Some people frequerntly use the favorites/bookmarks feature in their browser and have a pretty complex system for organizing them. If you would like to start using them too in the desktop version of Internet Explorer, then you should know how to enable the Favorites Bar and/or the Favorites Center. We will show you how to that, in this tutorial:
Tutorials, how to guides and benchmarks about Internet Explorer. Lear how to use it, extend it with add-ons, etc.
Third-party cookies are pieces of data that are saved in your web browser by the website you are currently visiting but their origin is on another domain. Most of the time, they are used by ad services with the purpose of offering you targeted ads based on your browsing history and on your web searches. However, they can raise privacy concerns as they can also be used to store your browsing history across websites that use the same ad services. This is the reason why, in this article, we will share how to disable third-party cookies in all the major web browsers for Windows: Internet Explorer, Google Chrome, Firefox and Opera.
Whenever you open Internet Explorer, the default homepage is automatically loaded. The homage is a website or a web page and it can differ based on your settings. Generally, Internet Explorer uses MSN.com or Bing as its default homepage. Not many users know that you can set multiple sites or pages as the homepage for Internet Explorer. For example, when you start this browser, you may want it to load 7 Tutorials, your inbox and your Facebook account. Here’s how to configure Internet Explorer so that it does that.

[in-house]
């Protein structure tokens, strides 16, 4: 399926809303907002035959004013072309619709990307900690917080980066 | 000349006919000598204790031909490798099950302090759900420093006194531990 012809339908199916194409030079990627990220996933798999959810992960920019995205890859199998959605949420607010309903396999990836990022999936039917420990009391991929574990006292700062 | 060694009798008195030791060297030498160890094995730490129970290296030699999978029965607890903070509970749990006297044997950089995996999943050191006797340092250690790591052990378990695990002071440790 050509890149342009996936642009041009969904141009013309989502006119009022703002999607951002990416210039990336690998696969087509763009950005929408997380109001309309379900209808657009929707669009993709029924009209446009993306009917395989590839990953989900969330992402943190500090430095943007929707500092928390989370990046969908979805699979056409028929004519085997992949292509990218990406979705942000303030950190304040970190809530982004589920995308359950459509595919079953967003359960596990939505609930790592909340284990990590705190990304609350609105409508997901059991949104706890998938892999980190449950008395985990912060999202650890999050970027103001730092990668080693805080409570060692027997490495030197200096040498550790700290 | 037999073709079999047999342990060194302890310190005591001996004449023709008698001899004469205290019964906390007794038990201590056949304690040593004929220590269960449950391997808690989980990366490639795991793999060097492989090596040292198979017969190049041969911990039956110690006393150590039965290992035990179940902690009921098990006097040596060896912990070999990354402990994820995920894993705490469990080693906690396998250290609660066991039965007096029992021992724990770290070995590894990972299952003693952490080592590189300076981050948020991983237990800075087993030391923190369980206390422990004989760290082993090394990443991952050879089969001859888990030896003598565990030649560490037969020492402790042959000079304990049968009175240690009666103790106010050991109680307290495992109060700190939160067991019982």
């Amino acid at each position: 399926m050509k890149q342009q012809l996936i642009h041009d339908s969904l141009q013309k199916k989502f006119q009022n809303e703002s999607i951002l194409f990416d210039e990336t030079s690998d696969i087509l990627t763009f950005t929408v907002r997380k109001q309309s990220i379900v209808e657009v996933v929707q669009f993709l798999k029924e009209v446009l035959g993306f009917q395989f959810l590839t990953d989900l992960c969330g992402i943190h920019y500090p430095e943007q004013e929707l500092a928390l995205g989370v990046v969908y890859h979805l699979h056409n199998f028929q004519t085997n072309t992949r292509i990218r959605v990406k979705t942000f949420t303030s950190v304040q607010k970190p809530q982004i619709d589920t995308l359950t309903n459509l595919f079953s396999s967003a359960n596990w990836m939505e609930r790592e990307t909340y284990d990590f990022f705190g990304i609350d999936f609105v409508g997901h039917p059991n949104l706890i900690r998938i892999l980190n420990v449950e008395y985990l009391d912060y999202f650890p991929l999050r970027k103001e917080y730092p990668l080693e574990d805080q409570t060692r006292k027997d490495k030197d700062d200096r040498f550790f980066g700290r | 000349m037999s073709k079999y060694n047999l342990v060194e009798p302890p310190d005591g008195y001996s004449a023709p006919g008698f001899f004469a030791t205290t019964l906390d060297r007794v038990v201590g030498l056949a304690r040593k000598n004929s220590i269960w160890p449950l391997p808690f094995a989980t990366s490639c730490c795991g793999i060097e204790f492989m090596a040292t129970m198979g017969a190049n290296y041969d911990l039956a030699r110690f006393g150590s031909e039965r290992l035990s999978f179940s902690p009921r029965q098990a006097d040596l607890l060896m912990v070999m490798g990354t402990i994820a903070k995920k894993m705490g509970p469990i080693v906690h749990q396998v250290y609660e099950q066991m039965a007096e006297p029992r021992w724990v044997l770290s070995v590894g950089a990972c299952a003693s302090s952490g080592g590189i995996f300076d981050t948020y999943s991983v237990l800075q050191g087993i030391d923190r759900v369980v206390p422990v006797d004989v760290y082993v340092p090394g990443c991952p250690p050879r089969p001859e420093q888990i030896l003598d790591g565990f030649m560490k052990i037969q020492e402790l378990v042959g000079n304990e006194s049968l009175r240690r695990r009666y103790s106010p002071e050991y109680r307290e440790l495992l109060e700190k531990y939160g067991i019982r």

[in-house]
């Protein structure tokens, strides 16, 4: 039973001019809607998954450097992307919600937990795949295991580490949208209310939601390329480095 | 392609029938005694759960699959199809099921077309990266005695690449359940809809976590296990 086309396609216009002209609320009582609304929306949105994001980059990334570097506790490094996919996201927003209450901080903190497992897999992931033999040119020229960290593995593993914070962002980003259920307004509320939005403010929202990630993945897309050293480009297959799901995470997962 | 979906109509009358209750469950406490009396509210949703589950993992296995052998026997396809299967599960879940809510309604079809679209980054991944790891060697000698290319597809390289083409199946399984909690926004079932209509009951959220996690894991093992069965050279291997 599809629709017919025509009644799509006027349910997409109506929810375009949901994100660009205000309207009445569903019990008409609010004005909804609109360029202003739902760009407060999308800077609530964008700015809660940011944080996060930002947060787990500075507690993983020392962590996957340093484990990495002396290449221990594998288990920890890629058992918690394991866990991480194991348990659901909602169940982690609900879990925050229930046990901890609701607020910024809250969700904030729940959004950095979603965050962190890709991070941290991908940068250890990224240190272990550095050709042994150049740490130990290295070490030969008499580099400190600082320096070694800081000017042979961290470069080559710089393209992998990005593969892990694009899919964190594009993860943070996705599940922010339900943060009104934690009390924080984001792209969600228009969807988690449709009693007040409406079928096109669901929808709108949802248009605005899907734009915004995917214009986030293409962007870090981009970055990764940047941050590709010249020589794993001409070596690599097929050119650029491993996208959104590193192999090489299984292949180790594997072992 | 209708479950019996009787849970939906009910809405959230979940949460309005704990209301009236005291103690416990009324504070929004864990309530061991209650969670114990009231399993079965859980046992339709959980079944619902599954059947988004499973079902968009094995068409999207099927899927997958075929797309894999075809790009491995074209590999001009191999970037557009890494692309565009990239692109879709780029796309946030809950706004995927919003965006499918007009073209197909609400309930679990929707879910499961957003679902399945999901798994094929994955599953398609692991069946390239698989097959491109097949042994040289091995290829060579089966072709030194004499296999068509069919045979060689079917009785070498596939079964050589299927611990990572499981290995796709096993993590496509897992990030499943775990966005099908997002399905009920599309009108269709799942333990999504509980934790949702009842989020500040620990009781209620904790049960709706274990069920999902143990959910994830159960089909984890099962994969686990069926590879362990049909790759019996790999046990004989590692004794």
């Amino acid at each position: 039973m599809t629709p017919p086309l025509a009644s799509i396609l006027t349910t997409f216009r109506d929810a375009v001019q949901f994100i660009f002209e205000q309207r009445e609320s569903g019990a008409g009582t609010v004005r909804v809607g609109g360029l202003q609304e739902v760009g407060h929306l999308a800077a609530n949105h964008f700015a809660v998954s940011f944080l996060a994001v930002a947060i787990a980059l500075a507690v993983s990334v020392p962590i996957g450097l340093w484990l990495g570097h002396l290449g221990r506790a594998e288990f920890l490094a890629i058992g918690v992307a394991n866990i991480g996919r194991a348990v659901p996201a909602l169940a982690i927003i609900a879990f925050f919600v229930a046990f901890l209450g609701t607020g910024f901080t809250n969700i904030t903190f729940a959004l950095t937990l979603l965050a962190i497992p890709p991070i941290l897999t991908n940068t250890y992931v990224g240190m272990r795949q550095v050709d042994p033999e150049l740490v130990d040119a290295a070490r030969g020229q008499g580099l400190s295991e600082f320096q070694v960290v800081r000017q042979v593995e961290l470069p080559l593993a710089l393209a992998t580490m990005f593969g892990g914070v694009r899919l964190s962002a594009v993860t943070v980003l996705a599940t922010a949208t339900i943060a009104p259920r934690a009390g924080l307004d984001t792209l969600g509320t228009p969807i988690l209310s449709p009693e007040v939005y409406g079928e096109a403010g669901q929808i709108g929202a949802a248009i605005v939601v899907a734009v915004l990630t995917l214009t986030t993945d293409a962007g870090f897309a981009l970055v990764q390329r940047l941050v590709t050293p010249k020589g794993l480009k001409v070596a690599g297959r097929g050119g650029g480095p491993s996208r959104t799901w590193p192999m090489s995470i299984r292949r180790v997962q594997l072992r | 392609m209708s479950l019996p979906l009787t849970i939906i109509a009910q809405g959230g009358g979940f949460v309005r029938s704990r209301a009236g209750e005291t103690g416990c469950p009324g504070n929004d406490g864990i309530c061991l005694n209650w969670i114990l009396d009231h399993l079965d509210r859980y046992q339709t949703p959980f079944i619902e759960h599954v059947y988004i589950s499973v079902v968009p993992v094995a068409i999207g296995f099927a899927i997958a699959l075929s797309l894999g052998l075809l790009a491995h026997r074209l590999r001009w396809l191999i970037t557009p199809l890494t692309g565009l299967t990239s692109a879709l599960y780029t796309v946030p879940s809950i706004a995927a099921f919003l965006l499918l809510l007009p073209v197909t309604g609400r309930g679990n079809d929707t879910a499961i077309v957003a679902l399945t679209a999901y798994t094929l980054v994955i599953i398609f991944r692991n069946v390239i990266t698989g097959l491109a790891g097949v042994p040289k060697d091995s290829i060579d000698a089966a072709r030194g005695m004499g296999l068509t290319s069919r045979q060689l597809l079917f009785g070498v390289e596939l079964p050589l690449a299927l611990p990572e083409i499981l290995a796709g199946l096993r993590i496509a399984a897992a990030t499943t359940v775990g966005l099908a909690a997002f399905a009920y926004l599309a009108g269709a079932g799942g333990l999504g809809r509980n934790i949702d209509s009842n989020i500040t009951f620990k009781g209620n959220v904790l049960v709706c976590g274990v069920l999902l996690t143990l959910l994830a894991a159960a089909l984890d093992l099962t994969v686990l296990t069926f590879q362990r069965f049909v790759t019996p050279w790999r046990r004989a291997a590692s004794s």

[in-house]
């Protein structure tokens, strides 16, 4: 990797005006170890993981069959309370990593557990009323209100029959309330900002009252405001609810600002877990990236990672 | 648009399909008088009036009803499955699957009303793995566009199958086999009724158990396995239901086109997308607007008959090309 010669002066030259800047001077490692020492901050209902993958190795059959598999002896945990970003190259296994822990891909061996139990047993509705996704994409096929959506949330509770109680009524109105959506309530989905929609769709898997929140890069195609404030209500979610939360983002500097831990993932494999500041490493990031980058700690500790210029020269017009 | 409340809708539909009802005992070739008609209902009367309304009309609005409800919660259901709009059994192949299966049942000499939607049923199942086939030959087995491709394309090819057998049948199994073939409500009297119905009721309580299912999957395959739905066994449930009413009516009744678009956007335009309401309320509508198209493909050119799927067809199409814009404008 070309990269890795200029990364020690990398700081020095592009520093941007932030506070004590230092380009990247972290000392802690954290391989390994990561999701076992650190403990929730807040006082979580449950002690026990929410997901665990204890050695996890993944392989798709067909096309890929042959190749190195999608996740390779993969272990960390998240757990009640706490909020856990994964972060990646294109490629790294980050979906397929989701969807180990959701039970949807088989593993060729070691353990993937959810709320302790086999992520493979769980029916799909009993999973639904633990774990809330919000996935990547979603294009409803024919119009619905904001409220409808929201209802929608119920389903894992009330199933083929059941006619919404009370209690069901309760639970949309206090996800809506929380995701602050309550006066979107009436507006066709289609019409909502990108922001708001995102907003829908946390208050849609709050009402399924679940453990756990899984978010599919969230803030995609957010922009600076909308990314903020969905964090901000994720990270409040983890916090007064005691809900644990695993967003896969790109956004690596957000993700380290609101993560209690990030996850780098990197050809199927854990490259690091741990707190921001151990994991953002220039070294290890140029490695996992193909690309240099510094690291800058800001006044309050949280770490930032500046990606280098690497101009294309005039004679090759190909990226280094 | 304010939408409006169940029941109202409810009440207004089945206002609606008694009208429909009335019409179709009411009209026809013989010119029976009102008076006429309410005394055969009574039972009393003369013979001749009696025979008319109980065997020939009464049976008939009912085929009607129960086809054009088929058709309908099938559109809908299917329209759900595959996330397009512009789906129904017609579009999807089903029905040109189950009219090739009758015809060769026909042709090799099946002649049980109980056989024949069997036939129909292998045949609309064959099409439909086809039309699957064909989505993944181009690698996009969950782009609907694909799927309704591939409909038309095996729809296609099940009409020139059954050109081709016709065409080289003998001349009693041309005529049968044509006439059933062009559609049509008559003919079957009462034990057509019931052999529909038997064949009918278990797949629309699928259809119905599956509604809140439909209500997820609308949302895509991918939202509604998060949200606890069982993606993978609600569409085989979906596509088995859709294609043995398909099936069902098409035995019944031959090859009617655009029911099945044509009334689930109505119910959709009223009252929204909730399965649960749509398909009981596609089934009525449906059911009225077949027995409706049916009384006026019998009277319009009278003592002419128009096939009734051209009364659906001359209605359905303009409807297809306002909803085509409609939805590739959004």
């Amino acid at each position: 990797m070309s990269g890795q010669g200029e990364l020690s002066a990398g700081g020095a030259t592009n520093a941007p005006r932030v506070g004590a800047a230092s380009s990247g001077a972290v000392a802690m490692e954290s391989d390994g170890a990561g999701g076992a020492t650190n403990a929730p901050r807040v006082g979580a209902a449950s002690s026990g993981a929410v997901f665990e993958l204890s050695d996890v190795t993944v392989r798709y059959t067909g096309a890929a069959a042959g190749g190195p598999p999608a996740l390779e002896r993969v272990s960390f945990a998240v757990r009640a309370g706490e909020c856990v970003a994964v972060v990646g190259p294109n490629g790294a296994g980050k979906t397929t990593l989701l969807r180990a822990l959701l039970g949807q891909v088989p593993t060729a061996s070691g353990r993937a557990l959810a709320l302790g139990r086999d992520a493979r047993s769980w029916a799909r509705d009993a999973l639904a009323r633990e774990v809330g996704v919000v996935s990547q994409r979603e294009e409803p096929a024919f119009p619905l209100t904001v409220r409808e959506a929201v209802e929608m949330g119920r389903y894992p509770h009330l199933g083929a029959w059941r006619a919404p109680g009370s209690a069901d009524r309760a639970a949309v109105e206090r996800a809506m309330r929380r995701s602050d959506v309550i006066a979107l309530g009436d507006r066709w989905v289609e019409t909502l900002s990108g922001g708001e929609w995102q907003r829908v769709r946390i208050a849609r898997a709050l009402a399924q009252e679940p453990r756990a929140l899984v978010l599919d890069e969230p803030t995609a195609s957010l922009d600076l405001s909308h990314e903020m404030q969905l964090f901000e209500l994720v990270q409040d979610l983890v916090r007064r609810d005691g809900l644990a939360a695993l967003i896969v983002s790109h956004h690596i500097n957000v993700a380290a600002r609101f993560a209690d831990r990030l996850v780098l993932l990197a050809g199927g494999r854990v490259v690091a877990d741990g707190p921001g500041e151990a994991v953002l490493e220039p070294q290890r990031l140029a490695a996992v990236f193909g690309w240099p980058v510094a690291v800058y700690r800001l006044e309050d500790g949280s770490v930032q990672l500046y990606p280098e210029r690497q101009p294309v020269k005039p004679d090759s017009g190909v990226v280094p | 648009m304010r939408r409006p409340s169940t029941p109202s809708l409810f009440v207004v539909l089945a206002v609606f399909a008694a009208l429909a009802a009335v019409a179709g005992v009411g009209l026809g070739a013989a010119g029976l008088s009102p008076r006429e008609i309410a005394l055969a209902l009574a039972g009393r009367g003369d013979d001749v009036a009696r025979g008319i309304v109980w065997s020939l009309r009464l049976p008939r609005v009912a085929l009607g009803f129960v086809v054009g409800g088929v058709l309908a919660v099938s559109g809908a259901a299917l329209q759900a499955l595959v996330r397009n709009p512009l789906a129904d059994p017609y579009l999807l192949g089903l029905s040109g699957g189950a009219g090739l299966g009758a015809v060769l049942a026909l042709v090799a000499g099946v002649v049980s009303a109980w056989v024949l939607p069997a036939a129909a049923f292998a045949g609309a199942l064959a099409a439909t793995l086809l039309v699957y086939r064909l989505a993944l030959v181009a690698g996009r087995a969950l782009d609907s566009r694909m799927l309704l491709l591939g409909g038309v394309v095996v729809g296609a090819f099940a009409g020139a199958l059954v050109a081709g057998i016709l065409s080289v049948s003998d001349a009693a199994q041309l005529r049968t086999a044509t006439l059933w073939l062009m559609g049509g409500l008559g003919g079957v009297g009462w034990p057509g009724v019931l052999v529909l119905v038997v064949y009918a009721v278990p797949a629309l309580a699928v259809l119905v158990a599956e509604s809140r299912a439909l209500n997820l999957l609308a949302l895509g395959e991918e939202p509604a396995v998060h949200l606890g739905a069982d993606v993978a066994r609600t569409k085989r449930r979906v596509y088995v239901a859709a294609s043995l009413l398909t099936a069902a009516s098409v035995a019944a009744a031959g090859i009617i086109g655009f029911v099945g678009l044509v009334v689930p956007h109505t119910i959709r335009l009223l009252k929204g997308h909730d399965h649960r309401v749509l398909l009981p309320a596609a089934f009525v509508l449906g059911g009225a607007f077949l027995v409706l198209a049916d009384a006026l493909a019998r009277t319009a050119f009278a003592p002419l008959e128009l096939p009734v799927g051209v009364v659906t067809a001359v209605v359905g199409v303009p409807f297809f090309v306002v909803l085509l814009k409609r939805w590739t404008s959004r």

There are good reasons why you may want to delete the browsing history or other browsing data, stored by the Internet Explorer app. For example, when you type something in the address bar, some of the suggestions you get are based on your search history and you may not want others to see what you have visited in the past. Also, deleting saved cookies may change your experience with some websites, as they only show you information based on the cookies that you have stored in your browser. In this article we will share which browsing data can be deleted from the Internet Explorer 11 app and how to delete it.
Users who work with a large number of services on the Internet know that having to log in every single time you visit a particular service or website is annoying. For this reason modern web browsers offer you the option to have them save your passwords and autocomplete the login for you the next time you visit a website. In this article we will show how to manage your saved passwords when using the Internet Explorer app for Windows 8.1.
Usually people like to choose one web browser and stick with it for a long time. However, if you feel like the latest update destroys your experience or you realise that another browser suits your needs better, you will probably want to change your browser. To make the passing from one browser to another a little bit easier, all the browsers we use today offer an option to import or export bookmarks. In this article we will share how to import or export your bookmarks when using the desktop version of Internet Explorer 11.